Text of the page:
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The viscous fan senses the temp OF the radiator. Poor water flow thru the center of the radiator will never cause the fan hub to work.
In reality, the viscous fan is only needed at idle and low speeds.
Does the engine run at 100C + going down the highway? If yes, it is not a fan problem. You have one or more problems: A plugged radiator [inside], does not matter that it may only be 3 years old. A plugged A/C condensor and/or plugged radiator with bugs [blocked air flow]. Or a cracked head/bad head gasket. [water coming out the overflow with a new cap is a sign of this]
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When it's cold it's floppy and will spin easily. When it's hot it should be noticably harder to turn.
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Alot of time on our old W126, the temperature display are faulty... that they are not accurate anymore. At one time, I switched instrument cluster to find that the newer one shows temperature normal... whereas my old one shows high.
Changing the temperature sensor for instrument cluster will help a bit too as they do go bad too. Best bet is to use a infrared temperature sensor and measure the engine temperature at the thermostat housing for accurate reading.
As for the compressor... you probably need to change out the pressure sensor... which requires evacuating the freon.
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Good points.
Also, the obvious - the thermostat! It should open at 80 degrees C.
Was it changed with the radiator?
Generally, the fans push air through the radiator when the car is moving slowly or stopped. So if it heats up then the fans are suspect. However, at speed there's plenty of air flow so the fans are moot and poor coolant flow is shown by a hot motor.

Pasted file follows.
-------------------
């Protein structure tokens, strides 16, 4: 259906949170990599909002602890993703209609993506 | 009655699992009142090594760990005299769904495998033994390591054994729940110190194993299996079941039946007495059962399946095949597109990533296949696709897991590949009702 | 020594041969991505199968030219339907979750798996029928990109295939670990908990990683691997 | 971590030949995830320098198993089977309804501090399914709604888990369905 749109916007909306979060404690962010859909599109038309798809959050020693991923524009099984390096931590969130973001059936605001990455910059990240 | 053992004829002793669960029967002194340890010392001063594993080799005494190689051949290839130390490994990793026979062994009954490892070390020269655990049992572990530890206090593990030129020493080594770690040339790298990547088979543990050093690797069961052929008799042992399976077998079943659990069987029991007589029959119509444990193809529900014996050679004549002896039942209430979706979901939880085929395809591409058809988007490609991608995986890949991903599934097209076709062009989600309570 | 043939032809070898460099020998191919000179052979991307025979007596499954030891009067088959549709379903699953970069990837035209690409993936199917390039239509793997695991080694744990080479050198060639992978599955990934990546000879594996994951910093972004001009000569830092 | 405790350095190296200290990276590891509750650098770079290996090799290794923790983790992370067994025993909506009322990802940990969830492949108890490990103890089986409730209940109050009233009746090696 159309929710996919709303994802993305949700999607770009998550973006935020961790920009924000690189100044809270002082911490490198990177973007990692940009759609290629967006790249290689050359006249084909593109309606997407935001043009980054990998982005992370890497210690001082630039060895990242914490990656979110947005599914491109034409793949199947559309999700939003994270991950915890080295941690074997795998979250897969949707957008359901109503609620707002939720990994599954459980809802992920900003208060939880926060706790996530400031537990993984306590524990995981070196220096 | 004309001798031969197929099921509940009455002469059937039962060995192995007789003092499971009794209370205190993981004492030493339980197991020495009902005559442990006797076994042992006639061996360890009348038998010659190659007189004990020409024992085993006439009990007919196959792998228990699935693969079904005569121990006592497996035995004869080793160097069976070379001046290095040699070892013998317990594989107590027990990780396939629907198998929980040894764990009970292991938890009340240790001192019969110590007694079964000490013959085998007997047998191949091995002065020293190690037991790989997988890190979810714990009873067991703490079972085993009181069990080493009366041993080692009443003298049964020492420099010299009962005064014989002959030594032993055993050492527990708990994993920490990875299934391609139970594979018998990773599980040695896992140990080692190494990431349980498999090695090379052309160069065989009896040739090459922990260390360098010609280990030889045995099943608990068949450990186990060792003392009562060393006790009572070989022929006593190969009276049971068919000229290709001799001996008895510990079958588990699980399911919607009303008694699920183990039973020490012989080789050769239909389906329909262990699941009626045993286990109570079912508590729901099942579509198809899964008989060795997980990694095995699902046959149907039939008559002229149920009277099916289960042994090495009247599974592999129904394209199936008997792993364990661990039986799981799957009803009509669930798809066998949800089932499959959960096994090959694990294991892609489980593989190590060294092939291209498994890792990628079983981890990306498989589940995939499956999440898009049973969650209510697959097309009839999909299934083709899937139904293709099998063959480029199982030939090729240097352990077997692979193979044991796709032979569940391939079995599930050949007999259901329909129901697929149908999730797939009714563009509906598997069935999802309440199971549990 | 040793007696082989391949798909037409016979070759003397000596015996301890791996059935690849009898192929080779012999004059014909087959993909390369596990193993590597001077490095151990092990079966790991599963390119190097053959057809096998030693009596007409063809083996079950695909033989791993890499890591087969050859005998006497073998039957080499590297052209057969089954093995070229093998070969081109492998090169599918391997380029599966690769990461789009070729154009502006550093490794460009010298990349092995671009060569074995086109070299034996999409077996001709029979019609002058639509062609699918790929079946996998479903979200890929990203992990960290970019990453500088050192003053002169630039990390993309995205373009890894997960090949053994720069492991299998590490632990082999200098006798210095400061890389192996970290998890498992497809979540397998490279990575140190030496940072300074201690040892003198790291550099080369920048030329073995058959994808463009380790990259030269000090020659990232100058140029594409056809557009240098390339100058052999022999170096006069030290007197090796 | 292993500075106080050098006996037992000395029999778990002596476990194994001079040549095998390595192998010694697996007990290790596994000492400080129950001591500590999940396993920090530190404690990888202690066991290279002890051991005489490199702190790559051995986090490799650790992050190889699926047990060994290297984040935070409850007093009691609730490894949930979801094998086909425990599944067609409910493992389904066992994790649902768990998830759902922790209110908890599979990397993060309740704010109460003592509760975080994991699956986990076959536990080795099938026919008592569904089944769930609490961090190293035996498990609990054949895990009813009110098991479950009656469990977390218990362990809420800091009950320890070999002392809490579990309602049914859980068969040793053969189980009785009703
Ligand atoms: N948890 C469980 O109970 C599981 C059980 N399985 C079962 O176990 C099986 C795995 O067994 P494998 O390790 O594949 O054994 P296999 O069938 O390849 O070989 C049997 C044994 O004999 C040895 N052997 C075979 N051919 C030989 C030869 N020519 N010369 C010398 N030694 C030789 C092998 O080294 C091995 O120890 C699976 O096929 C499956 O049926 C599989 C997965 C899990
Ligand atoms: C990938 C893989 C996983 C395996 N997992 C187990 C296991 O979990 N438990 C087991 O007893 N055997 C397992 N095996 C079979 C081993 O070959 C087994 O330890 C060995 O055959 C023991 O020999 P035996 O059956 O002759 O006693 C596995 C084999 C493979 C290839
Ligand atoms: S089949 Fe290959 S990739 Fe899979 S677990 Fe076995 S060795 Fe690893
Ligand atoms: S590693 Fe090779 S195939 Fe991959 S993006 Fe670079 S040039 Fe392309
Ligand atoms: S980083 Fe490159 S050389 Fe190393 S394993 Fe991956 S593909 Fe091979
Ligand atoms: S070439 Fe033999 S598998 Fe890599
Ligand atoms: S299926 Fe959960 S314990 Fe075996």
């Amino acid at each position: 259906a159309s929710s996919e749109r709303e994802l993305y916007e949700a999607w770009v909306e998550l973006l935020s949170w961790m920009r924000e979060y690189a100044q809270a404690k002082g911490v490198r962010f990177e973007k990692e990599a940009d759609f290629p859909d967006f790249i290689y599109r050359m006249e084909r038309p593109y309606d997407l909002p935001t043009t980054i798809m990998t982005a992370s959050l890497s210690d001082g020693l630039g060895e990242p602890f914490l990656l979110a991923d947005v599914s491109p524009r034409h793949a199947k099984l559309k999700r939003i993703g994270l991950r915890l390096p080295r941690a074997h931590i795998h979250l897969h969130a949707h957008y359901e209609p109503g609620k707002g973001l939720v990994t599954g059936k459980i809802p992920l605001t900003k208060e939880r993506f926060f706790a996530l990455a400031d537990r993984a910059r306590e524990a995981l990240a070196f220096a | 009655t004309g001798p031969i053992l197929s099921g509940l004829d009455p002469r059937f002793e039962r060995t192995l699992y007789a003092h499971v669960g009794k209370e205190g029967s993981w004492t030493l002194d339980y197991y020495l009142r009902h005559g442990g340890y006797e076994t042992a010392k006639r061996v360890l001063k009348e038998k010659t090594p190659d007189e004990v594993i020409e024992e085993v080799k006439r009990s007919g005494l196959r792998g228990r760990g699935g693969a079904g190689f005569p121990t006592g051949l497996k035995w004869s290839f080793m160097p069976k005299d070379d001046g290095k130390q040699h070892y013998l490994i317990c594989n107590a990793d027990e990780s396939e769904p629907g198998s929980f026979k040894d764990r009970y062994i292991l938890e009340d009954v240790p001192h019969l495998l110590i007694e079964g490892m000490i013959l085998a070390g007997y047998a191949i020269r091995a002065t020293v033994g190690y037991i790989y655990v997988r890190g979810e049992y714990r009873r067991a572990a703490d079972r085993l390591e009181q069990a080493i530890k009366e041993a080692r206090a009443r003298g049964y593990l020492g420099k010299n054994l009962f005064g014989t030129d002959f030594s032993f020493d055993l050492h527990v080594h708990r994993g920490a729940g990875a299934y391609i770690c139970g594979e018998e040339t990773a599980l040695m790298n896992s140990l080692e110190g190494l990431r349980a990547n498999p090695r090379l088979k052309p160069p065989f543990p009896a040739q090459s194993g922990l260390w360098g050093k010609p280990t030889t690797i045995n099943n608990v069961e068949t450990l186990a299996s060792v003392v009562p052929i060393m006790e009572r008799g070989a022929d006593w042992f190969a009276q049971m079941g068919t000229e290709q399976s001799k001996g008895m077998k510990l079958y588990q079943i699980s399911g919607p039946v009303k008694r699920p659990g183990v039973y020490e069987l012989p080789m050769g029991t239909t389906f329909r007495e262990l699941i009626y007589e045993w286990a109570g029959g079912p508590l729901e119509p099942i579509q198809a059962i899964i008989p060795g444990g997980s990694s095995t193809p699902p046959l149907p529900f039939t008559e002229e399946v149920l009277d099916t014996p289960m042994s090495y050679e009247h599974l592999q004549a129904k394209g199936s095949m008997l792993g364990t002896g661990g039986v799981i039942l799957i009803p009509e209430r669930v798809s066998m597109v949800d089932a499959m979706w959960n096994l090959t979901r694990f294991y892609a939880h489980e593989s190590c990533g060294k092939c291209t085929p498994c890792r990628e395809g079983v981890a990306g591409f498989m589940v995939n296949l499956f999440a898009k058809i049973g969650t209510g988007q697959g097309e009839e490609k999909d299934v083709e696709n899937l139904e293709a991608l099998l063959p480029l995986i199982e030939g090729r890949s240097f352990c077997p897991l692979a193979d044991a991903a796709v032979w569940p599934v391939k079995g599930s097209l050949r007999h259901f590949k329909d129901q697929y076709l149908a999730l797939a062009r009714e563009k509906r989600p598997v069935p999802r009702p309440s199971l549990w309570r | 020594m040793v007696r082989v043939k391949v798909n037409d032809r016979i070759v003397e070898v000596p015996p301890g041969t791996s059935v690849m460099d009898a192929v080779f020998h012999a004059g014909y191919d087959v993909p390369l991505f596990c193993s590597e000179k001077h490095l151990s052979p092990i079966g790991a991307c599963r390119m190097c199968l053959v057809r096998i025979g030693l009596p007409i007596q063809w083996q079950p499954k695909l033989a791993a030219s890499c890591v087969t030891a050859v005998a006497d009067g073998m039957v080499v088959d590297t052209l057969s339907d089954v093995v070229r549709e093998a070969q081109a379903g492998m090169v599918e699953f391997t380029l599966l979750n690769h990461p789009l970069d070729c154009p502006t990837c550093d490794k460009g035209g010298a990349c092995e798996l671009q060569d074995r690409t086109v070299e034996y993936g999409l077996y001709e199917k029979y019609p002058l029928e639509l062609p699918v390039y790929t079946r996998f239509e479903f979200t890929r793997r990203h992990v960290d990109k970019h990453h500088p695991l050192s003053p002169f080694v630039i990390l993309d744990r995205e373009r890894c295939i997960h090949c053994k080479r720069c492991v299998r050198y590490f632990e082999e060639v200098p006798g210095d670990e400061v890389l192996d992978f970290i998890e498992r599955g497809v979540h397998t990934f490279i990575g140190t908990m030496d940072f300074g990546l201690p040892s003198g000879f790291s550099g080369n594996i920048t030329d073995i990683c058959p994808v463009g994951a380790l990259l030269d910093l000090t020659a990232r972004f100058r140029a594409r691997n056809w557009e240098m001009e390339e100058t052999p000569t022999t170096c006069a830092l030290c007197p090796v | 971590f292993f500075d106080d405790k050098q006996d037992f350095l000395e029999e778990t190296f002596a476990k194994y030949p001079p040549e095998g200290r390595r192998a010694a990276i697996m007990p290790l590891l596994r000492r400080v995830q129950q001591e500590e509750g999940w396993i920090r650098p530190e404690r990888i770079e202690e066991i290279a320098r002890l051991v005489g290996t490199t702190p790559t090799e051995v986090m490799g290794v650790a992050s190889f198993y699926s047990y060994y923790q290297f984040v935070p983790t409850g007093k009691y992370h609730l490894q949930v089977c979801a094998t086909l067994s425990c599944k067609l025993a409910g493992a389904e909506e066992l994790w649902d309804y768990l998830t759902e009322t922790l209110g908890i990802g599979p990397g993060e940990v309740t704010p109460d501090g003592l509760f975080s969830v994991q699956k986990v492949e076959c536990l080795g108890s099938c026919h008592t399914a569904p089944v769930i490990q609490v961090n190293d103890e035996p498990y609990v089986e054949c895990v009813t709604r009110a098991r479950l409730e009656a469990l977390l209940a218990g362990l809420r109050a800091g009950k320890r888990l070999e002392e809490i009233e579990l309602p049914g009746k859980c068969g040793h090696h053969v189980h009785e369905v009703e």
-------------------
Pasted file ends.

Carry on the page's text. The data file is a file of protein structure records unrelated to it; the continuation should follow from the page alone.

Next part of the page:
All that said, the engine's temp. WILL climb when hauling up a long grade - in any car - due the high fuel burn and subsequent BTUs that need to be shed. Normal.
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This poster changed everything and yet still show high than normal temp. I been through this already... changed three thermostats of three different brands and same darn thing.... changed the radiator... same darned thing.... changed temp sensor... same darned thing... changed fan clutch to newer version... same DARNED thing!
One other thing you can do is back wash the radiator and ac condenser with water or air to push out the bugs.
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This is a long shot ,there is a coil inside your bottom radiater hose thet keeps it open so the water pumps suction won't close it . it may have fallen out when you worked on the radiater.
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Nope... new hose too... no kink at all.
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You probably didn't see my earlier post... I stated that when I switched instrument cluster... the temperature gauge on that one shows normal temp. Almost like 8 degree difference.